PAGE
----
Névé refers to a layer of snow that has been partially melted and then refrozen. It is granular, hardened snow. If you are skiing this is all you really need to know about the technical aspect of névé. Apparently névé makes for good skiing, but as I have never skied and never will, this is not something I can confirm personally.

In geology, glaciology, and related fields, the definition of névé is a matter of some confusion. It is often used interchangeably with firn. Firn comes from German, meaning 'of last year', and refers to 'old snow'. Névé comes from French, and means 'a mass of frozen snow'. As you can see, there is a lot of potential for overlap. Névé traditionally refers primarily to snow at the accumulation area of a glacier, snow that is not yet ice, but is consolidated and granular. Eventually this snow will be compacted into ice, and eventually become part of the glacier.

Although névé is dense, settled snow, and may have layers of ice embedded within it, it is still permeable. While névé is generally spoken of as being created by a melting and refreezing process, snow packs composed of compacted snow (compressed by the weight of newer snowfalls above it) can also be referred to as névé. This sort of snow pack is often found in Arctic climates.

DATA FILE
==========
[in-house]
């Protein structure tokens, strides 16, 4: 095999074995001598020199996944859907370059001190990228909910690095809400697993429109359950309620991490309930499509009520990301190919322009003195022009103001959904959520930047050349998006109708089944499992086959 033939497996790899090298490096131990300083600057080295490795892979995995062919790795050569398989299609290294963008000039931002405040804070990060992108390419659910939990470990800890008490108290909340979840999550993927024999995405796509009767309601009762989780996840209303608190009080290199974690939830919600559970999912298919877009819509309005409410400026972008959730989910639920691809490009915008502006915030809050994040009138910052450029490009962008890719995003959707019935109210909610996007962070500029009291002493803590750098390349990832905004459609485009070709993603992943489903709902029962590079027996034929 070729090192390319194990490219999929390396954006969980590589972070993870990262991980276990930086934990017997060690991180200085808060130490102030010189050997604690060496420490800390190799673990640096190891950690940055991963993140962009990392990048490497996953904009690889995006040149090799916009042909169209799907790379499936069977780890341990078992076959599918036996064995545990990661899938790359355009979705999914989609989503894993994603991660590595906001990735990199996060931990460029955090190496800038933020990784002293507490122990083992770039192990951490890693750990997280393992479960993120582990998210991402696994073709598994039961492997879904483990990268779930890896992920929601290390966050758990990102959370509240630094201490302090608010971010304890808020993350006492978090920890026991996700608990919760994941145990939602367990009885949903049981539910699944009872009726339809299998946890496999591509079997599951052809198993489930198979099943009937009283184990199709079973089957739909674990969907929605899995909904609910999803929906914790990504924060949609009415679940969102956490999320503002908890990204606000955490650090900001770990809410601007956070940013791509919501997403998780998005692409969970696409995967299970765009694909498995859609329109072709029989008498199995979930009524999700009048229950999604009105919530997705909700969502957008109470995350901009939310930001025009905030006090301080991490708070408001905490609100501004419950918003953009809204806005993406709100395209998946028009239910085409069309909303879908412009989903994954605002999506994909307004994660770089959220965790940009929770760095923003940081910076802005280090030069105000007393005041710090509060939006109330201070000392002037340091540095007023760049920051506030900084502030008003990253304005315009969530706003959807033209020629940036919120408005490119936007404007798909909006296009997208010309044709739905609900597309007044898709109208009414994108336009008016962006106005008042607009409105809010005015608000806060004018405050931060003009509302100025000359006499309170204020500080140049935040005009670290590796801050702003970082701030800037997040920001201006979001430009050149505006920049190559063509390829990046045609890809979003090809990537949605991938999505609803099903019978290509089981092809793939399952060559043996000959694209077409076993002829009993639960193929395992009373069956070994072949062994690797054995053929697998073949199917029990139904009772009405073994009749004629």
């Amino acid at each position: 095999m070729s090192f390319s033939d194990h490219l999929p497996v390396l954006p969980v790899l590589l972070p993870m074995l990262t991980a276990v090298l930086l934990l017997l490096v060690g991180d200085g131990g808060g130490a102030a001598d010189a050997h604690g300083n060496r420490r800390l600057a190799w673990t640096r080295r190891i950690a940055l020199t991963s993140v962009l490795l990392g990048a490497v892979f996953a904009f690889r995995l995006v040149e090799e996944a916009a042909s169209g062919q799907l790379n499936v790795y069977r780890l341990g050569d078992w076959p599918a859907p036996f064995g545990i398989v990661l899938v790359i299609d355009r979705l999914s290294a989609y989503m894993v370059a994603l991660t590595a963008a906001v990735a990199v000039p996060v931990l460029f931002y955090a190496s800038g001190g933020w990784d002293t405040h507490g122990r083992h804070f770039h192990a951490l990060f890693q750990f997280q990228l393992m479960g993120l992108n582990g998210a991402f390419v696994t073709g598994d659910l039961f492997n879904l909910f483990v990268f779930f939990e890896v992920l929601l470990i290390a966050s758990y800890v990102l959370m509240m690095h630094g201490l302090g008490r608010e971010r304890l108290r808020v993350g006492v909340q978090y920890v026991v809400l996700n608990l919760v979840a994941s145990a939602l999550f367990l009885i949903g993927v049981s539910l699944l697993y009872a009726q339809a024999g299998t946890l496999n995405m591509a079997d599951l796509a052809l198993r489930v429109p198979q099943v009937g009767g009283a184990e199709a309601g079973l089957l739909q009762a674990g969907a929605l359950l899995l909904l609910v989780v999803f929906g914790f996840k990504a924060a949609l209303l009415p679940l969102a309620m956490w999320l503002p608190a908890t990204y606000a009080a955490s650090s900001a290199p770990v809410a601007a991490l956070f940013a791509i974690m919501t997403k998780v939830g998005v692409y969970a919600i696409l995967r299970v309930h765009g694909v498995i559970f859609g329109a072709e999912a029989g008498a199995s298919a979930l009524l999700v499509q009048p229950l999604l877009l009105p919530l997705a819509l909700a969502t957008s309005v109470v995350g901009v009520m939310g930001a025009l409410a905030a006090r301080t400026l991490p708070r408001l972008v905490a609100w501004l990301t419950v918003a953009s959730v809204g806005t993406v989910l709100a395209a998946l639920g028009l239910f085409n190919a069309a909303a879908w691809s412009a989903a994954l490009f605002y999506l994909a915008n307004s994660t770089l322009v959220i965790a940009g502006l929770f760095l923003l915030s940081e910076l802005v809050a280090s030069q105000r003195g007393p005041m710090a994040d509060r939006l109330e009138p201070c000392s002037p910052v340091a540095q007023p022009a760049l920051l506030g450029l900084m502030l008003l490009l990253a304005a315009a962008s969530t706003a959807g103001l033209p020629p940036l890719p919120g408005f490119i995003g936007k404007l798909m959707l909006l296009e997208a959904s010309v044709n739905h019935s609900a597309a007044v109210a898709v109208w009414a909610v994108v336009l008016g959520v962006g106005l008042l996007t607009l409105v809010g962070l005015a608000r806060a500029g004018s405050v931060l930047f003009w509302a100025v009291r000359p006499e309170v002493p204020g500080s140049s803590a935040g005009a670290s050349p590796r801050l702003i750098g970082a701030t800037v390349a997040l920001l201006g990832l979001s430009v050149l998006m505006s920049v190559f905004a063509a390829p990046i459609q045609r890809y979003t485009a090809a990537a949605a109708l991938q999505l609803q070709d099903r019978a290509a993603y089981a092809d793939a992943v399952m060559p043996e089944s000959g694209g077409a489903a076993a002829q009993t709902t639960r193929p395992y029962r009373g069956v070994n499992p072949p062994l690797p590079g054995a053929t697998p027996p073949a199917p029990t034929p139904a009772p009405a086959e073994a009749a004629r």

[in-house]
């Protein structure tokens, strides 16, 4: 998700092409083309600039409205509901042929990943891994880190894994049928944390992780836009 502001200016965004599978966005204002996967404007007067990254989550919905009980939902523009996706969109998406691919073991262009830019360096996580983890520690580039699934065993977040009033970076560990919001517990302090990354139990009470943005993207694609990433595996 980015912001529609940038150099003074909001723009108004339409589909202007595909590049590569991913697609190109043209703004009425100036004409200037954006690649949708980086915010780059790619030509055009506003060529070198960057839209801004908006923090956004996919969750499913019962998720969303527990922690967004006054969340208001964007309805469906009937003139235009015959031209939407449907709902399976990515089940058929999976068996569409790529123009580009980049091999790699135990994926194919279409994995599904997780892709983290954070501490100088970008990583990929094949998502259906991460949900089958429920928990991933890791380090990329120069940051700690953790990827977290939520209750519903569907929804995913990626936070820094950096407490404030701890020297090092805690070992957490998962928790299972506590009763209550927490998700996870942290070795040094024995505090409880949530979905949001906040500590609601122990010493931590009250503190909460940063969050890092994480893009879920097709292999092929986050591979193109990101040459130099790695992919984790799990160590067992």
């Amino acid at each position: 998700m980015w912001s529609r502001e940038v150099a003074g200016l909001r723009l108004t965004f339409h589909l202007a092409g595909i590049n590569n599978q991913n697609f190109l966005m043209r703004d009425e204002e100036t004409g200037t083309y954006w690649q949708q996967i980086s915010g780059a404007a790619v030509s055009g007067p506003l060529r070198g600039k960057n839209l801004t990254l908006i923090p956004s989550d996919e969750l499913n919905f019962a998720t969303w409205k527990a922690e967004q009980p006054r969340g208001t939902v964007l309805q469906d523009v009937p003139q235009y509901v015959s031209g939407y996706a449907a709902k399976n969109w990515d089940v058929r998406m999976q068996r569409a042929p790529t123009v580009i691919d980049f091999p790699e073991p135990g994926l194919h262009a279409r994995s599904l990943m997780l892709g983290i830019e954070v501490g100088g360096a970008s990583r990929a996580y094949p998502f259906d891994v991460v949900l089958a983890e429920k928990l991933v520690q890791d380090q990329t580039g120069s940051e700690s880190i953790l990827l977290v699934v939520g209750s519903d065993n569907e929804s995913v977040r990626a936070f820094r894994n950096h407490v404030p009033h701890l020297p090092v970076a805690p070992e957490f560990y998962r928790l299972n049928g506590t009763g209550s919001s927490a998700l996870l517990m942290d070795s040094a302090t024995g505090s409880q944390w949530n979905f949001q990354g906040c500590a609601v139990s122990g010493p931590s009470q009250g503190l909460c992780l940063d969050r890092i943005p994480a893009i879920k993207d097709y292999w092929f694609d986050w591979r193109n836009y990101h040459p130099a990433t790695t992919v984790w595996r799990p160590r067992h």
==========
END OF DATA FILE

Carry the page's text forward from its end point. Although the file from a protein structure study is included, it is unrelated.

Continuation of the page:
The terms névé, firn, and old snow can sometimes be considered synonyms. If an author uses both névé and firn, but doesn't define them, he is probably using firn to mean the topmost, newest layer of névé.

vuo says re névé: It's good for skiing because it has a high solid content and compresses just in the right way. Fresh snow is soft and gives in, but is slippery under the ski.

Névé should not to be confused with the Portuguese and Italian words 'neve', which just means snow (n.). The added accents have a radical effect on pronunciation; névé is pronounced 'Nay-Vay'

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